photo via world-ctl
When I lived in Wyoming, I was continually impressed with its Governor, Dave Freudenthal. The former US attorney spoke with a plain tongue, advocated for pragmatic solutions, and managed to get elected in a very conservative state as a Democrat. I thought he was a model for other Democrats looking to break into traditionally conservative places. I still admire Gov. Dave, but lately he's been making some weird decisions on climate and energy. Last week in San Francisco he said that wind energy producers should be taxed at the same rate as dirty fuel producers, a policy that is sure to stunt the growth of the wind power industry in the Cowboy State.From EE News:
"Wind guys make the argument that 'We're so special, we don't need to be taxed,' but we need to be more practical and honest," he said. "If it's an energy source for which there is so much demand, they can bear the same burden as the rest of us. They get so much support from the federal government, I don't know that the taxpayers of Wyoming need to subsidize them."
"If they can't contribute to schools, roads, etc., it's not an industry that I want," he added. "We're talking about 3 to 4 percent, not some huge tax." Wind power producers currently pay property tax and sales tax; their sales tax exemption ended at the beginning of this month. Oil, natural gas and coal pay 4 percent in severance taxes, and counties and municipalities can choose to add up to 2 percent more.
Freudenthal is working on a bill that would tax wind production and will submit it through the state Legislature by Feb. 12, spokesman Jonathan Green said.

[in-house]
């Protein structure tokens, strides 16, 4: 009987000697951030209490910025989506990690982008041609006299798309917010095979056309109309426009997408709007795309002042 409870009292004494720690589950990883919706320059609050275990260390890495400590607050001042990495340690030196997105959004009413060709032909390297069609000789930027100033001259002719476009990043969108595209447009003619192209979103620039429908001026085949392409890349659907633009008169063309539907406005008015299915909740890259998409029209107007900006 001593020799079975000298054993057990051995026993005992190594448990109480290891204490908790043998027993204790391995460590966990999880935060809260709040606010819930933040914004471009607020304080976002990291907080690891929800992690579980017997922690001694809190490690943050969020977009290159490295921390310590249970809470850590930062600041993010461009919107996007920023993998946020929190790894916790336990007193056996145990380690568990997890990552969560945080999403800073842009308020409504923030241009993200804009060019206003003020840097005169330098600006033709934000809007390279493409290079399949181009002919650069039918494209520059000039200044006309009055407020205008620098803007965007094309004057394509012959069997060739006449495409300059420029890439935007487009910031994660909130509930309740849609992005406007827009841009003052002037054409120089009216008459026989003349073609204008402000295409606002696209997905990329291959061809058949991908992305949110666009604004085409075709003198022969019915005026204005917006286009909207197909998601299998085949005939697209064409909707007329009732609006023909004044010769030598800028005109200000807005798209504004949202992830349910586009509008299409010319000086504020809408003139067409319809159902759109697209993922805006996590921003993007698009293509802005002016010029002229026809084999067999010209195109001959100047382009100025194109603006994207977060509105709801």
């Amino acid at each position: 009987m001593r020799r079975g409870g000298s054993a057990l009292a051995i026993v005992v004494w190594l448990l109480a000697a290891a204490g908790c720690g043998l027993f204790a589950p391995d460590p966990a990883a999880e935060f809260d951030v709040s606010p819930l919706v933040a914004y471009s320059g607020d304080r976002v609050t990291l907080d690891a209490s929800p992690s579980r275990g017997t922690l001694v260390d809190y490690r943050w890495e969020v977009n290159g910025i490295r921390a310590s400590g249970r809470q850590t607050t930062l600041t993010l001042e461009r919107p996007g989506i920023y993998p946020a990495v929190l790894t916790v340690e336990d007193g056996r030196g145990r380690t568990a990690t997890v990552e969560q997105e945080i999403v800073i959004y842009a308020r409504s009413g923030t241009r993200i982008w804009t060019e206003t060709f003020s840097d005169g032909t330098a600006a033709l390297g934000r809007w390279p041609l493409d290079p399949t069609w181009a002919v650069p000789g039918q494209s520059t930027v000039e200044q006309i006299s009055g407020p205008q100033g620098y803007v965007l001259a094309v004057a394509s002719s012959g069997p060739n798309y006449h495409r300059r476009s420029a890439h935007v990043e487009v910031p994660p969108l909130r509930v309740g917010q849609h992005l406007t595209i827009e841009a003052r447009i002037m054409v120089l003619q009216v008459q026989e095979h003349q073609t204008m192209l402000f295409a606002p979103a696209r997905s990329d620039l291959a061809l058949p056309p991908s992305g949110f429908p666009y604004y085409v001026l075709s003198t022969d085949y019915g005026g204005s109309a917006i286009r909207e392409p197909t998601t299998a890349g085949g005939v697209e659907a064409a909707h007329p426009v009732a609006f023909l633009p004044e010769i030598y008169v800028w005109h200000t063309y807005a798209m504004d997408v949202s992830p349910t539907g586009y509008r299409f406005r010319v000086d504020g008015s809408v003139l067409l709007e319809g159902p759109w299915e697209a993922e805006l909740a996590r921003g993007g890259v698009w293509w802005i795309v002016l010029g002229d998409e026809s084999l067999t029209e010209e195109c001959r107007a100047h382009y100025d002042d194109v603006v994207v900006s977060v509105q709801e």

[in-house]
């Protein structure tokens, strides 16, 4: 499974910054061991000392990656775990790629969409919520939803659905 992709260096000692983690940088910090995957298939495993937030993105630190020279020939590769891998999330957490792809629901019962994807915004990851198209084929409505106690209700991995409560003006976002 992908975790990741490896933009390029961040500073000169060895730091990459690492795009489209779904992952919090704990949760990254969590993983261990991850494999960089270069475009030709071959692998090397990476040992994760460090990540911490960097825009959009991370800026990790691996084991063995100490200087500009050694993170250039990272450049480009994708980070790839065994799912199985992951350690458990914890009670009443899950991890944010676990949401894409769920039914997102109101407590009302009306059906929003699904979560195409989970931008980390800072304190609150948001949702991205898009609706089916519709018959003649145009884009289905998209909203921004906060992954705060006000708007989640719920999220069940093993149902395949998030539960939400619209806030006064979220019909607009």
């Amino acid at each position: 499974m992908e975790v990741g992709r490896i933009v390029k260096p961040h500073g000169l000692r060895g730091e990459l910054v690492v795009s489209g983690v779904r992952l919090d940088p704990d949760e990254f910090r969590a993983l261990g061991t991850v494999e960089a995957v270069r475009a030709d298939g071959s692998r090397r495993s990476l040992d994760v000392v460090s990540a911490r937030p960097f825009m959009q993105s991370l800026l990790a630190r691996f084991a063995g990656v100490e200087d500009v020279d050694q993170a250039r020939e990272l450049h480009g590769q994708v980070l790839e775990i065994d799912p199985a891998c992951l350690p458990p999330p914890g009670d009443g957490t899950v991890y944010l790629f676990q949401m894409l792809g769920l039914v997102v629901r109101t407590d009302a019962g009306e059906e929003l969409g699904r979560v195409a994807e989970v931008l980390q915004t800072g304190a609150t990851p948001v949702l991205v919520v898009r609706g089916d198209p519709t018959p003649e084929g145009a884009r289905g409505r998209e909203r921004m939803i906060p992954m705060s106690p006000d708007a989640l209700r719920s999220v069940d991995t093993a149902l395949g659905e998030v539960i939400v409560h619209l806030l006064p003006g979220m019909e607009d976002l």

Wyoming added 170 megawatts of wind power in the third quarter of last year, according to the American Wind Energy Association. Federal studies show that Wyoming has some of the best-quality wind in the country, a reality I can attest to. While living there, there were times the wind was blowing so hard I couldn't take the garbage out. Wyoming's potential for wind energy is 235,000 gigawatt-hours per year.
Bu taxing wind energy is a sure-fire recipe for stunting its growth. Coal and oil still get massive federal subsidies, while those for renewables are dwarfed in comparison. To create wind farms, huge capitol investment is required, and because of the threat of climate change government should be encouraging wind production not taxing it.
Freudenthal also has made news recently by pushing for more carbon capture and sequestration funding for his state and for advocating for a CCS project in the Western half of the state, just south of the Tetons.